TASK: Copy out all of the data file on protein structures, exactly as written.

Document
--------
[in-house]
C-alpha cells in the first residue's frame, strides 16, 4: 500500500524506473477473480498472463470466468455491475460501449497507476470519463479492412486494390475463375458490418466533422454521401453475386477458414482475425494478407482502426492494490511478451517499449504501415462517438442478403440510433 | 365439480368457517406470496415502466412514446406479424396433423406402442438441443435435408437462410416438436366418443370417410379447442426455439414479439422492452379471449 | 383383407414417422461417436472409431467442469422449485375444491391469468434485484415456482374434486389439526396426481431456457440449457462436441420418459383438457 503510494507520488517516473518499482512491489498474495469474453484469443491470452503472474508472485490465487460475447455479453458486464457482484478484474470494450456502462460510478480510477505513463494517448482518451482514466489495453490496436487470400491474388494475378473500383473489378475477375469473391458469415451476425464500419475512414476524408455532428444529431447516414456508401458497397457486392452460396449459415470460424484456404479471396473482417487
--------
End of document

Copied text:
[in-house]
C-alpha cells in the first residue's frame, strides 16, 4: 500500500524506473477473480498472463470466468455491475460501449497507476470519463479492412486494390475463375458490418466533422454521401453475386477458414482475425494478407482502426492494490511478451517499449504501415462517438442478403440510433 | 365439480368457517406470496415502466412514446406479424396433423406402442438441443435435408437462410416438436366418443370417410379447442426455439414479439422492452379471449 | 383383407414417422461417436472409431467442469422449485375444491391469468434485484415456482374434486389439526396426481431456457440449457462436441420418459383438457 503510494507520488517516473518499482512491489498474495469474453484469443491470452503472474508472485490465487460475447455479453458486464457482484478484474470494450456502462460510478480510477505513463494517448482518451482514466489495453490496436487470400491474388494475378473500383473489378475477375469473391458469415451476425464500419475512414476524408455532428444529431447516414456508401458497397457486392452460396449459415470460424484456404479471396473482417487